We could try to pare down our entire Lima office’s Lima restaurant recommendations into one succinct three-restaurant list, but that would likely result in some pretty heated in fighting. So, we’ve looked instead to an objective outside source for this list of the best restaurants in Lima. Summum is a Peruvian gastronomic contest that annually selects the best restaurants in Peru according to specific categories. Incidentally, they did the hard work for us by putting three Lima restaurants at the top of their 2018 list. They are:
Categorized as Japanese and Peruvian-Japanese cuisine, Maido earned the #1 spot on Summum’s Best Restaurants list and for good reason. The chef, Mitsuharu Tsumura, has forged his own path in the gastronomy world and, in the process, has made a name for himself far beyond Peruvian borders. Fortunately for you, he hasn’t let his hard-earned fame lure him outside of Peru. He continues to pour his heart and soul into Maido, a Lima restaurant that Summum says has “undoubtedly reached full maturity.” They tout that “Micha” has found his style in the kitchen, one that is “based on high-quality ingredients, outstanding technique, and – one of his greatest strengths of all – undeniable creativity.”
2. Costanera 700
At #2 on Summum’s list, Costanera 700 presents you with yet another exceptional Japanese Peruvian Lima restaurant option. This one, however, comes with a bit of a father-son backstory as well as a host of other classic Peruvian dishes that fall under the Nikkei cuisine category. The chef at the helm of Costanera 700, Yaquir Soto, took over the restaurant from his father who had founded it four decades before. With respect for what his father had built, Yaquir found opportunities to insert his own spin on the dishes and décor, a personal touch that put Costanera 700 on the Lima culinary map. Summum calls it a “temple of cebiches, tiraditos, grunt fish, and Nikkei dishes” and a “restaurant that will also surprise with other exquisitely cooked Peruvian dishes, such as the tasty aji de gallina or the crispy roast suckling pig.”
For sophisticated cuisine in a hip and lively setting, look no further than Summum’s #3 pick, Rafael. The menu features an ever-evolving list of contemporary Peruvian cuisine that pulls on flavors and techniques from exotic locales. According to Summum, Rafael Osterling, the man behind the award-winning endeavor, is notorious for his ability to “combine flavors, spices, and ingredients from around the world into a single dish.” They say he has a “style all his own” and that it extends far beyond the items on the menu. Everything from the décor and setting to the music selection and bar is infused with Osterling’s personality.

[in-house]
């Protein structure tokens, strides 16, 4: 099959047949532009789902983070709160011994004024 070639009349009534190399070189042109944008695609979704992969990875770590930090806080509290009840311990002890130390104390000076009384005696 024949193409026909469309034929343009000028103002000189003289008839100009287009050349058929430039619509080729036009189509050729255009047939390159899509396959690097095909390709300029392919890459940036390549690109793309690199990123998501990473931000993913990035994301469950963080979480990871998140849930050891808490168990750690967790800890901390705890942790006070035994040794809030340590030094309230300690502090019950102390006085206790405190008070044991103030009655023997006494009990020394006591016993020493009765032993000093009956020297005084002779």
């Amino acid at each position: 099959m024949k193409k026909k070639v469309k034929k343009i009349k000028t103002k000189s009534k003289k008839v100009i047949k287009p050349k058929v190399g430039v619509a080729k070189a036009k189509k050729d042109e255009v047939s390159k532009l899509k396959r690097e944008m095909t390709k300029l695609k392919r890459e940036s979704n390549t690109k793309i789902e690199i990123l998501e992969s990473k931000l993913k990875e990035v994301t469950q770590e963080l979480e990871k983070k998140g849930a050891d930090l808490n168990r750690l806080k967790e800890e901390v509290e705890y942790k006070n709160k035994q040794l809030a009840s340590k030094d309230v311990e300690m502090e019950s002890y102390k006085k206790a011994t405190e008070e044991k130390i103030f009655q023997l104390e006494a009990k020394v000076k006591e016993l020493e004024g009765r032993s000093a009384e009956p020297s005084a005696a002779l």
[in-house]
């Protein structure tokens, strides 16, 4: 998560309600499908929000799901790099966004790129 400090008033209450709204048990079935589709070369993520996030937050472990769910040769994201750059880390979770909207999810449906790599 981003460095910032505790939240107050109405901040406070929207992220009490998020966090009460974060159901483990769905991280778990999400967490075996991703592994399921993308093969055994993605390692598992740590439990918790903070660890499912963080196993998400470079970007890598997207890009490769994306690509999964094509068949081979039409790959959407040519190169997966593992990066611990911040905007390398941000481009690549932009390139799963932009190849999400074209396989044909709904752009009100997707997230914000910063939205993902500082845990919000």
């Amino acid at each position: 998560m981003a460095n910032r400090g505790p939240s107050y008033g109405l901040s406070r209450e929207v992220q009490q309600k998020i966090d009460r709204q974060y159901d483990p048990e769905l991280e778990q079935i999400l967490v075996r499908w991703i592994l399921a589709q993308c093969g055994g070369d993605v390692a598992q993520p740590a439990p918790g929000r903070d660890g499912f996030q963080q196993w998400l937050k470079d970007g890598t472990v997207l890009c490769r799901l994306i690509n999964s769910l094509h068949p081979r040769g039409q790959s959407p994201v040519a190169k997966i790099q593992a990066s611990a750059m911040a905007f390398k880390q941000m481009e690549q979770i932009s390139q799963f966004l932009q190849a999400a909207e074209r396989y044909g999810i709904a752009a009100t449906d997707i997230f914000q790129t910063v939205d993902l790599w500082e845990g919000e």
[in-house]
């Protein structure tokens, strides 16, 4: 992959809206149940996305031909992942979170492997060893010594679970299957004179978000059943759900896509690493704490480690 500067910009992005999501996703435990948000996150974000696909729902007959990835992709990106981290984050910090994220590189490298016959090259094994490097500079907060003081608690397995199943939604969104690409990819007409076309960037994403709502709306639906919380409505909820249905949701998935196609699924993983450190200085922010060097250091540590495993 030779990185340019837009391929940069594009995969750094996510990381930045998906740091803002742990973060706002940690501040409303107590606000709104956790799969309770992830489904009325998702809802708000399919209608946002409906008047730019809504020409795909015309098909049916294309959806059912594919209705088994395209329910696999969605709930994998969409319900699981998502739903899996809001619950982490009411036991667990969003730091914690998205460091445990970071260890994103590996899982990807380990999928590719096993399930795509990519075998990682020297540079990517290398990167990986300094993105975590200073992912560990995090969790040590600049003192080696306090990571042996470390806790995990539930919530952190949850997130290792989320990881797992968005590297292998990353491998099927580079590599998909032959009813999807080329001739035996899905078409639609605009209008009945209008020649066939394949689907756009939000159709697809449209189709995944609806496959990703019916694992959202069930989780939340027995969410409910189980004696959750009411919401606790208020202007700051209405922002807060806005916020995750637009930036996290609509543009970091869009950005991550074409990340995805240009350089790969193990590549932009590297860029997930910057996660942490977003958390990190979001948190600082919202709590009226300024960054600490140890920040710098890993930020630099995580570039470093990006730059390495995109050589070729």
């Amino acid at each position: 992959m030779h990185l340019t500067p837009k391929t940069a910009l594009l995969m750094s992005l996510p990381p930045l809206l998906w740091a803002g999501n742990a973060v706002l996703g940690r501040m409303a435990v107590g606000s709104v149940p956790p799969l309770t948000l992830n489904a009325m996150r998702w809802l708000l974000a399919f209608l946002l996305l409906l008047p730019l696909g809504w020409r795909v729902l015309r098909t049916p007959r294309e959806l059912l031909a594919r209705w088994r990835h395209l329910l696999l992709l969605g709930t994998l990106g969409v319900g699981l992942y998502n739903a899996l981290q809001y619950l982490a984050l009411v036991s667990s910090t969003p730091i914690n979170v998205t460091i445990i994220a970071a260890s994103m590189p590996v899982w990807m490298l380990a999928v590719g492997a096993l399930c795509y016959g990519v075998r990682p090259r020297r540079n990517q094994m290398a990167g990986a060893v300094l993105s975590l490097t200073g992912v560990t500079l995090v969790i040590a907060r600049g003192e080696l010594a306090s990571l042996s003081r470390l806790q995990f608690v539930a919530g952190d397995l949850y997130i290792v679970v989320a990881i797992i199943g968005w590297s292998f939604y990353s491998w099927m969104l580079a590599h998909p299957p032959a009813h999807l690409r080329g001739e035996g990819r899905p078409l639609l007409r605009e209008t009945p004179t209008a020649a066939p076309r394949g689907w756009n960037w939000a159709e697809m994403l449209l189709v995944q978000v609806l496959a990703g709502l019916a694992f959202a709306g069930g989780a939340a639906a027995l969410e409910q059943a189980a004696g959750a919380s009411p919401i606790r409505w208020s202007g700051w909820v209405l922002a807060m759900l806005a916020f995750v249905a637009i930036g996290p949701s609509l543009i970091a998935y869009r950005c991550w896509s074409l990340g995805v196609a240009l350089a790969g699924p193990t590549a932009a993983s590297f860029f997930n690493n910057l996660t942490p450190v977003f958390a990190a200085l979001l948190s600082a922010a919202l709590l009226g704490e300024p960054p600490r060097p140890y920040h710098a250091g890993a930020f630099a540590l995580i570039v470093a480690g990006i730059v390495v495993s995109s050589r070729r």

We couldn’t wrap up this list of Lima’s best restaurants without including at least a few of our personal picks. So, we’ve selected three of our favorite new-to-the-scene Lima restaurants. They’ve very quickly earned a place in our team’s regular restaurant rotation, not to mention our hearts and stomachs. Here they are:
This cozy Lima restaurant is nestled on a beautiful street in Barranco. The chef, Ricardo Martins, learned his craft under the expert guidance of Peru’s culinary heavy hitters, Virgilio Martinez of Central and Rafael Osterling of Rafael mentioned above. At Siete, you can expect a dining experience that masterfully incorporates ingredients and techniques Martins picked up from his extraordinary teachers and his personal international experiences ranging from the Mediterranean shores of Italy and Spain to Sweden and Asia. Our recommendation: order a few different dishes to share as a group. That way you can enjoy the vast variety of flavors on offer.
2. Mo Bistro
Mo Bistro is the creation of a young Peruvian chef named Matías Cilloniz. His mission behind every plate is to encourage his diners to go beyond the dish and develop a consciousness around what they’re eating. He prioritizes seasonal ingredients and straight-from-the-farm produce and local products, so you’ll find menu items like sweet potato waffles dripping with guayaba syrup and farm fresh butter at breakfast or ceviche straight from the sea for lunch and dinner. Whatever you order, you can trust that its 100% Peruvian grown and sourced and oftentimes organic, too. Visit this up-and-coming Miraflores restaurant for breakfast, lunch, dinner, or dessert. You won’t be disappointed.
With next to no promotion and only a few months under its belt, this new star on the Lima restaurant scene has impressively begun making a name for itself among Lima foodies. The reason could very well be chef Anddré Patsias’ commitment to listening to his diners and adjusting his menu accordingly. In fact, in the roughly six months that it’s been open, 70% of the menu has changed. The name of the restaurant, Statera, means equilibrium and that is exactly what Pastias has set out to embody in every dish. He hopes that every perfectly pulled together plate represents a balance between ingredients, service, and overall experience. And that he’s managed to do consistently. Don’t miss the chance to dine at Statera during your visit to Lima.